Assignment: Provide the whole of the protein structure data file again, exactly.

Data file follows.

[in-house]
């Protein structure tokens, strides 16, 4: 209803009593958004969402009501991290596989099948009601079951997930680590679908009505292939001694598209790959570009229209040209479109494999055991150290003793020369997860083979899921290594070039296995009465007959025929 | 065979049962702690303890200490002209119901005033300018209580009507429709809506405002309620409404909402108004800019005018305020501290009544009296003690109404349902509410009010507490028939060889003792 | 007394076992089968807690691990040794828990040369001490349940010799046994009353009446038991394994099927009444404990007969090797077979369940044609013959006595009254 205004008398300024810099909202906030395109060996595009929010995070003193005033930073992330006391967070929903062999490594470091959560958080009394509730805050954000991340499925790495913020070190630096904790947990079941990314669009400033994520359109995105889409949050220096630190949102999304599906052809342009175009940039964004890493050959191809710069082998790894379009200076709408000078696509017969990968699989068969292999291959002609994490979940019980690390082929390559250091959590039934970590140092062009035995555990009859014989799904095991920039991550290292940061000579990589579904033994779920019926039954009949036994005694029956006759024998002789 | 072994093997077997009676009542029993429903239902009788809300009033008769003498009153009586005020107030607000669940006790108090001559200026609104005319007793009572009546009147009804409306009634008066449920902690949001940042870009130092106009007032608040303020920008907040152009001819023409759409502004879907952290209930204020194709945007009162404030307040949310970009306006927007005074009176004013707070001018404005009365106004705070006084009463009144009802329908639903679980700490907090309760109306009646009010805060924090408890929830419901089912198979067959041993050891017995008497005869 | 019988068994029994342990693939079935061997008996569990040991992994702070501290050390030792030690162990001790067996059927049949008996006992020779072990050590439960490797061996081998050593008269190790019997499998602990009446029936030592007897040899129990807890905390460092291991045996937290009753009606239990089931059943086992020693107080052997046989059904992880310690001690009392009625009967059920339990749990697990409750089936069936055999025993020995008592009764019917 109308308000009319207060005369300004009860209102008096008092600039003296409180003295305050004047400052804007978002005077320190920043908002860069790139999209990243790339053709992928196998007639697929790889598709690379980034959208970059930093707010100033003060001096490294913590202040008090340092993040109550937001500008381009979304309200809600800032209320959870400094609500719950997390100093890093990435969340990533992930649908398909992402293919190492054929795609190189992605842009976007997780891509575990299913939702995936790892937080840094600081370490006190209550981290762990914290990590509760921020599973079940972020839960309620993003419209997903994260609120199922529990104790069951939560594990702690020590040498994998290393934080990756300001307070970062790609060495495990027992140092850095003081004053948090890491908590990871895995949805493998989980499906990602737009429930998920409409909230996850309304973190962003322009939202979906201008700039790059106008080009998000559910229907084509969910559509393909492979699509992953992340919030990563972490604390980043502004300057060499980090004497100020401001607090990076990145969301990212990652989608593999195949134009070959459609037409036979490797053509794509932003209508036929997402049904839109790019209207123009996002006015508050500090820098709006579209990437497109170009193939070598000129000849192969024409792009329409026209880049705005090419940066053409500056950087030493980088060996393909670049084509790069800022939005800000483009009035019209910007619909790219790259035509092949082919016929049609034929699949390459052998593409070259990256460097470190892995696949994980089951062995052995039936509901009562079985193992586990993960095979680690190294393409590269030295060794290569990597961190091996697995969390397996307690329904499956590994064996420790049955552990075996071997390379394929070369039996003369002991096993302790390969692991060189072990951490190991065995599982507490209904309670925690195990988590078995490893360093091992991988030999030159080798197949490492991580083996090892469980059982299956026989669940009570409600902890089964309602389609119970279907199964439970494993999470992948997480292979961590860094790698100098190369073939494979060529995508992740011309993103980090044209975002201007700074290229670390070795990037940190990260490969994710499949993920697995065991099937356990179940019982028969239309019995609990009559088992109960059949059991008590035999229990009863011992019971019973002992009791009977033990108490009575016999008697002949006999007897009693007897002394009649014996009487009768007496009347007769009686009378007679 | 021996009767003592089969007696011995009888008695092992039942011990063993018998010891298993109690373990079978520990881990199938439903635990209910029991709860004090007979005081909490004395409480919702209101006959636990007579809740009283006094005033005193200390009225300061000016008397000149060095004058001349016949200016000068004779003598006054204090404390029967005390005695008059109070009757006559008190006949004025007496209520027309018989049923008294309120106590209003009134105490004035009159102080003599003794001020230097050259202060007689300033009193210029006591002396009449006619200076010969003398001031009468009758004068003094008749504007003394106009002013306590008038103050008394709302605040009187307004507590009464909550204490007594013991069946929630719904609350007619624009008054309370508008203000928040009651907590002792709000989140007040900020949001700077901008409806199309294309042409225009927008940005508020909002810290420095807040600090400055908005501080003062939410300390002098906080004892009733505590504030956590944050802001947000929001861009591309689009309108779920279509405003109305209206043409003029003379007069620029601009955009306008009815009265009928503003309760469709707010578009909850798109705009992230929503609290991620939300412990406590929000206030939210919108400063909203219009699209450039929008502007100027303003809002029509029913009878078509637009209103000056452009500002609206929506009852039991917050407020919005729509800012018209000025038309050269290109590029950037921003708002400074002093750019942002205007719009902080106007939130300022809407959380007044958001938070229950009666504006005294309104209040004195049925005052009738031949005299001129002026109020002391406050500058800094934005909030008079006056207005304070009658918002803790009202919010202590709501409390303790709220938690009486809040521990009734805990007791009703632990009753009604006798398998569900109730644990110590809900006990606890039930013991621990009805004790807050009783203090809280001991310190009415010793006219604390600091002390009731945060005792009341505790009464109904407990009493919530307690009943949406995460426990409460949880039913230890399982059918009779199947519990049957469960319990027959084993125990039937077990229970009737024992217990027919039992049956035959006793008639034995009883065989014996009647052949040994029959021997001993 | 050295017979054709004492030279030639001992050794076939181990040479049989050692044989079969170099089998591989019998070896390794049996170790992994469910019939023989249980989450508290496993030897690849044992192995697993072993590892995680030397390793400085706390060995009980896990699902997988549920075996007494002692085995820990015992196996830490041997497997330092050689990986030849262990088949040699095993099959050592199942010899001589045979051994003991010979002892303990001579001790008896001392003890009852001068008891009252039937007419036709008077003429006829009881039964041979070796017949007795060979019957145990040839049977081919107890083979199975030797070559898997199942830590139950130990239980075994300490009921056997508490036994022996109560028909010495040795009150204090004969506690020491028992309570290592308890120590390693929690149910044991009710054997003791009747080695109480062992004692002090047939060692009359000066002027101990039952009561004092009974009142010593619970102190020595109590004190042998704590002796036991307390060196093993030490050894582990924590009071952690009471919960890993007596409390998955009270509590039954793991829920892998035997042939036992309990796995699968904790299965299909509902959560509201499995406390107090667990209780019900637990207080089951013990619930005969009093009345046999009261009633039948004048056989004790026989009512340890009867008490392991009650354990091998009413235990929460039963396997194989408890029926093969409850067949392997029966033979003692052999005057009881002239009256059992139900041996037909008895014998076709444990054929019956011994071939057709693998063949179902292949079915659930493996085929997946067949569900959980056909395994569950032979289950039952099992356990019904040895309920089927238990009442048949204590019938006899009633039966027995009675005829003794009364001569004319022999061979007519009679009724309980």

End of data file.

[in-house]
């Protein structure tokens, strides 16, 4: 209803009593958004969402009501991290596989099948009601079951997930680590679908009505292939001694598209790959570009229209040209479109494999055991150290003793020369997860083979899921290594070039296995009465007959025929 | 065979049962702690303890200490002209119901005033300018209580009507429709809506405002309620409404909402108004800019005018305020501290009544009296003690109404349902509410009010507490028939060889003792 | 007394076992089968807690691990040794828990040369001490349940010799046994009353009446038991394994099927009444404990007969090797077979369940044609013959006595009254 205004008398300024810099909202906030395109060996595009929010995070003193005033930073992330006391967070929903062999490594470091959560958080009394509730805050954000991340499925790495913020070190630096904790947990079941990314669009400033994520359109995105889409949050220096630190949102999304599906052809342009175009940039964004890493050959191809710069082998790894379009200076709408000078696509017969990968699989068969292999291959002609994490979940019980690390082929390559250091959590039934970590140092062009035995555990009859014989799904095991920039991550290292940061000579990589579904033994779920019926039954009949036994005694029956006759024998002789 | 072994093997077997009676009542029993429903239902009788809300009033008769003498009153009586005020107030607000669940006790108090001559200026609104005319007793009572009546009147009804409306009634008066449920902690949001940042870009130092106009007032608040303020920008907040152009001819023409759409502004879907952290209930204020194709945007009162404030307040949310970009306006927007005074009176004013707070001018404005009365106004705070006084009463009144009802329908639903679980700490907090309760109306009646009010805060924090408890929830419901089912198979067959041993050891017995008497005869 | 019988068994029994342990693939079935061997008996569990040991992994702070501290050390030792030690162990001790067996059927049949008996006992020779072990050590439960490797061996081998050593008269190790019997499998602990009446029936030592007897040899129990807890905390460092291991045996937290009753009606239990089931059943086992020693107080052997046989059904992880310690001690009392009625009967059920339990749990697990409750089936069936055999025993020995008592009764019917 109308308000009319207060005369300004009860209102008096008092600039003296409180003295305050004047400052804007978002005077320190920043908002860069790139999209990243790339053709992928196998007639697929790889598709690379980034959208970059930093707010100033003060001096490294913590202040008090340092993040109550937001500008381009979304309200809600800032209320959870400094609500719950997390100093890093990435969340990533992930649908398909992402293919190492054929795609190189992605842009976007997780891509575990299913939702995936790892937080840094600081370490006190209550981290762990914290990590509760921020599973079940972020839960309620993003419209997903994260609120199922529990104790069951939560594990702690020590040498994998290393934080990756300001307070970062790609060495495990027992140092850095003081004053948090890491908590990871895995949805493998989980499906990602737009429930998920409409909230996850309304973190962003322009939202979906201008700039790059106008080009998000559910229907084509969910559509393909492979699509992953992340919030990563972490604390980043502004300057060499980090004497100020401001607090990076990145969301990212990652989608593999195949134009070959459609037409036979490797053509794509932003209508036929997402049904839109790019209207123009996002006015508050500090820098709006579209990437497109170009193939070598000129000849192969024409792009329409026209880049705005090419940066053409500056950087030493980088060996393909670049084509790069800022939005800000483009009035019209910007619909790219790259035509092949082919016929049609034929699949390459052998593409070259990256460097470190892995696949994980089951062995052995039936509901009562079985193992586990993960095979680690190294393409590269030295060794290569990597961190091996697995969390397996307690329904499956590994064996420790049955552990075996071997390379394929070369039996003369002991096993302790390969692991060189072990951490190991065995599982507490209904309670925690195990988590078995490893360093091992991988030999030159080798197949490492991580083996090892469980059982299956026989669940009570409600902890089964309602389609119970279907199964439970494993999470992948997480292979961590860094790698100098190369073939494979060529995508992740011309993103980090044209975002201007700074290229670390070795990037940190990260490969994710499949993920697995065991099937356990179940019982028969239309019995609990009559088992109960059949059991008590035999229990009863011992019971019973002992009791009977033990108490009575016999008697002949006999007897009693007897002394009649014996009487009768007496009347007769009686009378007679 | 021996009767003592089969007696011995009888008695092992039942011990063993018998010891298993109690373990079978520990881990199938439903635990209910029991709860004090007979005081909490004395409480919702209101006959636990007579809740009283006094005033005193200390009225300061000016008397000149060095004058001349016949200016000068004779003598006054204090404390029967005390005695008059109070009757006559008190006949004025007496209520027309018989049923008294309120106590209003009134105490004035009159102080003599003794001020230097050259202060007689300033009193210029006591002396009449006619200076010969003398001031009468009758004068003094008749504007003394106009002013306590008038103050008394709302605040009187307004507590009464909550204490007594013991069946929630719904609350007619624009008054309370508008203000928040009651907590002792709000989140007040900020949001700077901008409806199309294309042409225009927008940005508020909002810290420095807040600090400055908005501080003062939410300390002098906080004892009733505590504030956590944050802001947000929001861009591309689009309108779920279509405003109305209206043409003029003379007069620029601009955009306008009815009265009928503003309760469709707010578009909850798109705009992230929503609290991620939300412990406590929000206030939210919108400063909203219009699209450039929008502007100027303003809002029509029913009878078509637009209103000056452009500002609206929506009852039991917050407020919005729509800012018209000025038309050269290109590029950037921003708002400074002093750019942002205007719009902080106007939130300022809407959380007044958001938070229950009666504006005294309104209040004195049925005052009738031949005299001129002026109020002391406050500058800094934005909030008079006056207005304070009658918002803790009202919010202590709501409390303790709220938690009486809040521990009734805990007791009703632990009753009604006798398998569900109730644990110590809900006990606890039930013991621990009805004790807050009783203090809280001991310190009415010793006219604390600091002390009731945060005792009341505790009464109904407990009493919530307690009943949406995460426990409460949880039913230890399982059918009779199947519990049957469960319990027959084993125990039937077990229970009737024992217990027919039992049956035959006793008639034995009883065989014996009647052949040994029959021997001993 | 050295017979054709004492030279030639001992050794076939181990040479049989050692044989079969170099089998591989019998070896390794049996170790992994469910019939023989249980989450508290496993030897690849044992192995697993072993590892995680030397390793400085706390060995009980896990699902997988549920075996007494002692085995820990015992196996830490041997497997330092050689990986030849262990088949040699095993099959050592199942010899001589045979051994003991010979002892303990001579001790008896001392003890009852001068008891009252039937007419036709008077003429006829009881039964041979070796017949007795060979019957145990040839049977081919107890083979199975030797070559898997199942830590139950130990239980075994300490009921056997508490036994022996109560028909010495040795009150204090004969506690020491028992309570290592308890120590390693929690149910044991009710054997003791009747080695109480062992004692002090047939060692009359000066002027101990039952009561004092009974009142010593619970102190020595109590004190042998704590002796036991307390060196093993030490050894582990924590009071952690009471919960890993007596409390998955009270509590039954793991829920892998035997042939036992309990796995699968904790299965299909509902959560509201499995406390107090667990209780019900637990207080089951013990619930005969009093009345046999009261009633039948004048056989004790026989009512340890009867008490392991009650354990091998009413235990929460039963396997194989408890029926093969409850067949392997029966033979003692052999005057009881002239009256059992139900041996037909008895014998076709444990054929019956011994071939057709693998063949179902292949079915659930493996085929997946067949569900959980056909395994569950032979289950039952099992356990019904040895309920089927238990009442048949204590019938006899009633039966027995009675005829003794009364001569004319022999061979007519009679009724309980």